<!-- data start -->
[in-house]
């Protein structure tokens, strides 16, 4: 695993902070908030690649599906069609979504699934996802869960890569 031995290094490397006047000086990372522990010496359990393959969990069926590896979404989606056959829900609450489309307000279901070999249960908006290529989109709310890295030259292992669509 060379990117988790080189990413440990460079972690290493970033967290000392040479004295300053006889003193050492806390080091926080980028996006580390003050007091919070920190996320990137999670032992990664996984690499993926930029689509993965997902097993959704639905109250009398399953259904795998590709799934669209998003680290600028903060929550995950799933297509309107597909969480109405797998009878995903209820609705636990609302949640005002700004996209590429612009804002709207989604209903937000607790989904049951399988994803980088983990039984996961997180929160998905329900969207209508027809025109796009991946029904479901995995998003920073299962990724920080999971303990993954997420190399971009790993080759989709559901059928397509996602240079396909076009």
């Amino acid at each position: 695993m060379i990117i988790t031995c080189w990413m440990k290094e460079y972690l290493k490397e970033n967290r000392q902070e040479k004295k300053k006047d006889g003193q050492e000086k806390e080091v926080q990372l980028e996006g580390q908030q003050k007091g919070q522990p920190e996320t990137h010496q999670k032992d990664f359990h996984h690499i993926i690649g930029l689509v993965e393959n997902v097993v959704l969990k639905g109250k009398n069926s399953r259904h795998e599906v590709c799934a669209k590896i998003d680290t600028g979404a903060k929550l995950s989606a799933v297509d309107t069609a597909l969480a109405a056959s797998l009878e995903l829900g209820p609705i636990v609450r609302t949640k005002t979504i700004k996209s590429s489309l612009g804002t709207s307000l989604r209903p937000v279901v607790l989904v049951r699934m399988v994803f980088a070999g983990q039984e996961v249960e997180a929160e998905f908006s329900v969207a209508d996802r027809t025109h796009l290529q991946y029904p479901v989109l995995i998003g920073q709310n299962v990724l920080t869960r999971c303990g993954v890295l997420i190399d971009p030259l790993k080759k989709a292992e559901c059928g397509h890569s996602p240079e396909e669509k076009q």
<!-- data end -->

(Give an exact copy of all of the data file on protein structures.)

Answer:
[in-house]
């Protein structure tokens, strides 16, 4: 695993902070908030690649599906069609979504699934996802869960890569 031995290094490397006047000086990372522990010496359990393959969990069926590896979404989606056959829900609450489309307000279901070999249960908006290529989109709310890295030259292992669509 060379990117988790080189990413440990460079972690290493970033967290000392040479004295300053006889003193050492806390080091926080980028996006580390003050007091919070920190996320990137999670032992990664996984690499993926930029689509993965997902097993959704639905109250009398399953259904795998590709799934669209998003680290600028903060929550995950799933297509309107597909969480109405797998009878995903209820609705636990609302949640005002700004996209590429612009804002709207989604209903937000607790989904049951399988994803980088983990039984996961997180929160998905329900969207209508027809025109796009991946029904479901995995998003920073299962990724920080999971303990993954997420190399971009790993080759989709559901059928397509996602240079396909076009």
């Amino acid at each position: 695993m060379i990117i988790t031995c080189w990413m440990k290094e460079y972690l290493k490397e970033n967290r000392q902070e040479k004295k300053k006047d006889g003193q050492e000086k806390e080091v926080q990372l980028e996006g580390q908030q003050k007091g919070q522990p920190e996320t990137h010496q999670k032992d990664f359990h996984h690499i993926i690649g930029l689509v993965e393959n997902v097993v959704l969990k639905g109250k009398n069926s399953r259904h795998e599906v590709c799934a669209k590896i998003d680290t600028g979404a903060k929550l995950s989606a799933v297509d309107t069609a597909l969480a109405a056959s797998l009878e995903l829900g209820p609705i636990v609450r609302t949640k005002t979504i700004k996209s590429s489309l612009g804002t709207s307000l989604r209903p937000v279901v607790l989904v049951r699934m399988v994803f980088a070999g983990q039984e996961v249960e997180a929160e998905f908006s329900v969207a209508d996802r027809t025109h796009l290529q991946y029904p479901v989109l995995i998003g920073q709310n299962v990724l920080t869960r999971c303990g993954v890295l997420i190399d971009p030259l790993k080759k989709a292992e559901c059928g397509h890569s996602p240079e396909e669509k076009q």